What Can You Do With a Footer?

In the early days of web design, the footer was a pretty boring element. Maybe an email address, maybe a copyright. It was usually the same old deal. They were tiny, and they didn’t do much in the way of design.

Then something interesting happened – designers started moving more and more elements into the footer and started paying attention to them stylistically. Gradually, footers even started to phase out site maps on a lot of sites. They went from being practically useless, to being used in really creative ways.

There are tons of different ways to use footers for all sorts of different applications, but in this article we are of course going to focus on how they can be used effectively for Catholic schools.

Ease the Home Page Problem

Like we’ve mentioned before, Catholic schools are large, complex organizations with many different departments and needs. And guess what? They all want a place on the home page. This is usually the starting line of a process that ends up with a confusing, functionally hindered home for your school’s site.

A footer is a great way for the person trying to fit too many elements onto a page for a Catholic school site to create a small index of links that go more in depth than just your top level navigation.

Here’s an example of what a more index-oriented footer looks like, from FOCUS: The Fellowship of Catholic University Students.

As you can see, the footer is substantially larger than usual, and it has much more of a design aesthetic to it than you’d normally give to a footer. The great thing about a footer like this, though, is we have a lot of room to play around with. The next step is figuring out what to do with that room.

An Example

Let’s say that you have a parents section (as most Catholic websites do). When you click on that section you have may have a few pages, but one of the most important is forms. Parents need their forms, and the adminstration office that deals with those forms wants them to be easily accessible.

Usually this means that it is requested (and oftentimes demanded), that there be an easy link to the forms above the fold on the home page.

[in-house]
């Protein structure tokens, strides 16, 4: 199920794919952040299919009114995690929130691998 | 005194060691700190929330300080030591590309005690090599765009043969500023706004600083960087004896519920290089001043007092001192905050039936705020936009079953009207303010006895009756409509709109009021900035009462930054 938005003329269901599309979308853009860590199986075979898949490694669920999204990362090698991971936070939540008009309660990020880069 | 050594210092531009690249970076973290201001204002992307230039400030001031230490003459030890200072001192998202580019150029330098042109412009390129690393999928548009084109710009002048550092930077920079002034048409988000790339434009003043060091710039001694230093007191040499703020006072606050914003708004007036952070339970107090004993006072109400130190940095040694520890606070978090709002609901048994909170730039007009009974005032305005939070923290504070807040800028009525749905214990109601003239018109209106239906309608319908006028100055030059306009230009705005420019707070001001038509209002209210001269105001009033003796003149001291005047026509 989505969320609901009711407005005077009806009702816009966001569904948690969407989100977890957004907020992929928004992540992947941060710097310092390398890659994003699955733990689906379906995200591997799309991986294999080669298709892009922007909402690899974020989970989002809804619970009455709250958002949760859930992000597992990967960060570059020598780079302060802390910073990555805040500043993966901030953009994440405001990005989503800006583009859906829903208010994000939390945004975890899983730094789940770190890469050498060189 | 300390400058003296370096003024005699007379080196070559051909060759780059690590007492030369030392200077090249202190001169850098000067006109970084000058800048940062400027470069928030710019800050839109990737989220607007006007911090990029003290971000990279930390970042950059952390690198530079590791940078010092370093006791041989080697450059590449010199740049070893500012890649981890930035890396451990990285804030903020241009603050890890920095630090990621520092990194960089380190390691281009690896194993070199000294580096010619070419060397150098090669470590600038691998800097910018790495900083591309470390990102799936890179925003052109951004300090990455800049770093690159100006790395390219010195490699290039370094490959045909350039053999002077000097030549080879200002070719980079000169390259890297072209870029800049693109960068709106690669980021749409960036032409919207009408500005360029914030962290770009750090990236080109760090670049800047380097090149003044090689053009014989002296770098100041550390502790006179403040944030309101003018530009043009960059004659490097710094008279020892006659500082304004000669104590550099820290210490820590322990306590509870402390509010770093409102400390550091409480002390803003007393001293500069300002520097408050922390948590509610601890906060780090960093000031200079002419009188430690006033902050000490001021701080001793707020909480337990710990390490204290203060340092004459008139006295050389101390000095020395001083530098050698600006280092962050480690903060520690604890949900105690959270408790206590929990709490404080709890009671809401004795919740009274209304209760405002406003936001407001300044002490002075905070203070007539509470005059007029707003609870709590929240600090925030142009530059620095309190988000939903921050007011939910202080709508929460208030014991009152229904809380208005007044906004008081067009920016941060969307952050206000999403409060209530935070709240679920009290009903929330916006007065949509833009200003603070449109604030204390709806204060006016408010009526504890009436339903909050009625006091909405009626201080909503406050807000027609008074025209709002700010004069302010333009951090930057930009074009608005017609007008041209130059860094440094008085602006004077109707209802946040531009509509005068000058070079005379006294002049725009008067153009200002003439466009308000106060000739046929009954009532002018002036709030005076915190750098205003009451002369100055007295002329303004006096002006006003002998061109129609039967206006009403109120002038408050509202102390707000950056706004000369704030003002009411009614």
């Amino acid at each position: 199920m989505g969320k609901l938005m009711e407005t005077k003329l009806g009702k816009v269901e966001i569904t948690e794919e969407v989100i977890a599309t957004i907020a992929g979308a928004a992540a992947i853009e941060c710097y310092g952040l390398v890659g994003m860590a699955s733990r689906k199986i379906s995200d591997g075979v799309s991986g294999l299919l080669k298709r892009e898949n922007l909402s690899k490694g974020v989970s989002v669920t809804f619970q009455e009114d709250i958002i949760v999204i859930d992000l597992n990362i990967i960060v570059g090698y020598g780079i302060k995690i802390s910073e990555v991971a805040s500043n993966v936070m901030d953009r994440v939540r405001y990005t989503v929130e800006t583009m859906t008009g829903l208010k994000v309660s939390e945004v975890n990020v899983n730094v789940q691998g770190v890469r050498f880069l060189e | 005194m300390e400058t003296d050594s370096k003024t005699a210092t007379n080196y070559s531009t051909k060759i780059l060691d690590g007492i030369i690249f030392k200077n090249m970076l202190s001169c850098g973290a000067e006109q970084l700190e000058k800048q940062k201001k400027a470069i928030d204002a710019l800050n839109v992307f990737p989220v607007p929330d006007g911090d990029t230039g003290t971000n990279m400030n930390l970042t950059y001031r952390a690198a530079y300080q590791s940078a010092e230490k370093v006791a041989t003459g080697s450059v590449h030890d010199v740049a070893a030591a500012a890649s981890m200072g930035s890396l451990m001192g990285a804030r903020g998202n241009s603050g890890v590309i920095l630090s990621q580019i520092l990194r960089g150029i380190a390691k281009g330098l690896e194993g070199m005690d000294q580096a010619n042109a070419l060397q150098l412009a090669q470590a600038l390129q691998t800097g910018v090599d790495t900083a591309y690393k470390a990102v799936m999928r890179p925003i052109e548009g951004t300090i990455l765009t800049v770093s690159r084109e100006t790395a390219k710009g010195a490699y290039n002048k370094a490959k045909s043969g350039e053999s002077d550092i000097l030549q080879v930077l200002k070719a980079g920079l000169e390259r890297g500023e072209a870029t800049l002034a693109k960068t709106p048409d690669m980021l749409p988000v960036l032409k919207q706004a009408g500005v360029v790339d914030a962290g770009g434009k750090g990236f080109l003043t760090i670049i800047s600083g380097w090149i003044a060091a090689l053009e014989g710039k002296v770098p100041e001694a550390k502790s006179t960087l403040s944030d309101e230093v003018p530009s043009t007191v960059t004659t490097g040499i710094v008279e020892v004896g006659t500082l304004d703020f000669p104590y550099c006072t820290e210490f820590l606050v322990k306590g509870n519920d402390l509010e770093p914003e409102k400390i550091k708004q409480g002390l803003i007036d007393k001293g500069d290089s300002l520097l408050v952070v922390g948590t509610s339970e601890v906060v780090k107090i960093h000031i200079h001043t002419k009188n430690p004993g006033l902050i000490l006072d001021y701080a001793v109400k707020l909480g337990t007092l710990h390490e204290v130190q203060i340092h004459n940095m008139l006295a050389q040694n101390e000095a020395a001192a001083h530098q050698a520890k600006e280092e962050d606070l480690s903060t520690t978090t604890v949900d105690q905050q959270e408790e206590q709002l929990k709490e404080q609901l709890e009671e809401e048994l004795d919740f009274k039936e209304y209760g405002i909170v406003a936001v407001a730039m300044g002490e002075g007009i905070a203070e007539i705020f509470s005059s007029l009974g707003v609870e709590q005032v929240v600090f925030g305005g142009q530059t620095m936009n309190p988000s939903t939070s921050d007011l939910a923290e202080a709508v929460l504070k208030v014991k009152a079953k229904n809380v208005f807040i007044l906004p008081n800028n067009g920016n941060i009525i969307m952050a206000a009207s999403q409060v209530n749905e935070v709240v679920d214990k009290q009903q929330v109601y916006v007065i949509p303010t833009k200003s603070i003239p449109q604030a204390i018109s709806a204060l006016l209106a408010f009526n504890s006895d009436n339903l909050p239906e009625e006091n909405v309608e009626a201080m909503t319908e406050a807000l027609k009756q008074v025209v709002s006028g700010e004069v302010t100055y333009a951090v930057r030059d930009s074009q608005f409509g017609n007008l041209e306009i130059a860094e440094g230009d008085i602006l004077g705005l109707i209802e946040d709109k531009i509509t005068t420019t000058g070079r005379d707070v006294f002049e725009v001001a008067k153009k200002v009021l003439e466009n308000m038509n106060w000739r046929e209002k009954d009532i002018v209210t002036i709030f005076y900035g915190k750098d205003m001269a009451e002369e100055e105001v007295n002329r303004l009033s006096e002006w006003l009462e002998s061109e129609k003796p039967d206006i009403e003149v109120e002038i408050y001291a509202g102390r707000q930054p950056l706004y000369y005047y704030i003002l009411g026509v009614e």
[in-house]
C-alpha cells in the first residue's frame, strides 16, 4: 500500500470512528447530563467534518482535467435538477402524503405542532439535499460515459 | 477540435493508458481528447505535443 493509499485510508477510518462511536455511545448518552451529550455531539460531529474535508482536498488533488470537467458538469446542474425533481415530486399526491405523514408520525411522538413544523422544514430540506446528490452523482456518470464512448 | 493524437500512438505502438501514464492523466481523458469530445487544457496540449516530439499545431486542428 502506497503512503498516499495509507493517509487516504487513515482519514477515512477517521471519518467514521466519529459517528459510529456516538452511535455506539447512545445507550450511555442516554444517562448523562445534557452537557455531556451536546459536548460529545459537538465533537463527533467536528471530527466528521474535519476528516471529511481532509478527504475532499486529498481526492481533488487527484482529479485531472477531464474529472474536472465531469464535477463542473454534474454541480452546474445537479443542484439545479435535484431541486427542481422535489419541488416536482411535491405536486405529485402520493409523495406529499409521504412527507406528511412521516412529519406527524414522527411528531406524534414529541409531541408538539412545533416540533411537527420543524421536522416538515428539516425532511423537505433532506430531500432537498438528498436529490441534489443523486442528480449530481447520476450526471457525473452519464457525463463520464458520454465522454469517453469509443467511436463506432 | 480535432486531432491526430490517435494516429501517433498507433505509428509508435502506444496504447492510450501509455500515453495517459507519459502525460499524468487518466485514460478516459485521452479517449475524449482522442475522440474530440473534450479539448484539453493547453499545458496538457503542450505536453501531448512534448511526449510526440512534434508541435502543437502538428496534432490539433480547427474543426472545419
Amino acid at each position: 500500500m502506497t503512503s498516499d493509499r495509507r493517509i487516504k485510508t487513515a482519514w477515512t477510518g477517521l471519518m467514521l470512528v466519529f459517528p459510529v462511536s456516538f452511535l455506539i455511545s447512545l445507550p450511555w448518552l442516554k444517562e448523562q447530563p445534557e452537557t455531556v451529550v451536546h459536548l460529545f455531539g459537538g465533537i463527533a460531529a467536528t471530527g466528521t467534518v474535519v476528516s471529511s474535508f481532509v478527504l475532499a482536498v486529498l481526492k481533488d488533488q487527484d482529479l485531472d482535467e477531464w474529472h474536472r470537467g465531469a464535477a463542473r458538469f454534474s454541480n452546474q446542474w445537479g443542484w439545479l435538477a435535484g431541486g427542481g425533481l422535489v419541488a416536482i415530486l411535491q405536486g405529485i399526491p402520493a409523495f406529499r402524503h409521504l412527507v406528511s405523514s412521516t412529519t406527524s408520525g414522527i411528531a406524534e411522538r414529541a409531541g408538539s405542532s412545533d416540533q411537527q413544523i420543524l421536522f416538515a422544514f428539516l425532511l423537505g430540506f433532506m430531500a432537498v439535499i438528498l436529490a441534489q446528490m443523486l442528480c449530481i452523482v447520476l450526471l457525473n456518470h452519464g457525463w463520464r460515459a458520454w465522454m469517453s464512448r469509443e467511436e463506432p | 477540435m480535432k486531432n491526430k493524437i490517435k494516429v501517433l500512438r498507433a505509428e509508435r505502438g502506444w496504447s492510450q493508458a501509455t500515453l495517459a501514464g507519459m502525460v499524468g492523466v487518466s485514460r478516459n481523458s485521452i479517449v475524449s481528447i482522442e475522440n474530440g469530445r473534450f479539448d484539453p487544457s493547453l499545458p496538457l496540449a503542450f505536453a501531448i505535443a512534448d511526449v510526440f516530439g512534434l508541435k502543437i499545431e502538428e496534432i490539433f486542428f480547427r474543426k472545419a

However, we are enlightened Catholic school web designers and managers and know that putting that link up there isn’t aligned with the goals of the site. The home page needs to communicate, and the groups we need to communicate to don’t need parent forms in their face during their very first impression of the site.

Our solution here is to utilize our more powerful footer and create a column called Parents, and put a link to forms under that heading. Along with it, we should put 3 or 4 more important links for parents so there isn’t just one. The parents are going to find these forms one way or another (if your site is organized correctly). We already knew that, but the administration didn’t. Now we have a compromise that allows them to tell parents to “go to the website, and click on the ‘Parent forms’ link in the footer”, and allows us to un-clutter the home page.

A Sitemap of Importance

We haven’t just solved a home page problem here, though. We’ve started creating something that is extremely valuable for our visitors: a sitemap of importance.

Catholic school sites can have hundreds and hundreds of pages, and we obviously can’t index all of these in our footer. What we’re going through and doing is getting the most important, often visited and referred to pages on our site and creating an index of them. The footer has now become essentially a roadmap to the must-see buried content for the site, and has gone from being something useless to useful.

Your Address, Phone Number, and Fax Number

As long as we are putting useful information in the footer, we need to make a note: always put your address, phone number, and fax number in your footer. A substantial amount of people just want one thing – your address. Many times, it’s to send your school a check, so above all, make it easy for them!

Get Footering!

Take a look at your school website’s footer – is it doing anything useful or interesting? If not, it’s time to take a second look at that oft neglected area of screen real estate.

If you’ve done something creative with your footer, let us know in the comments!


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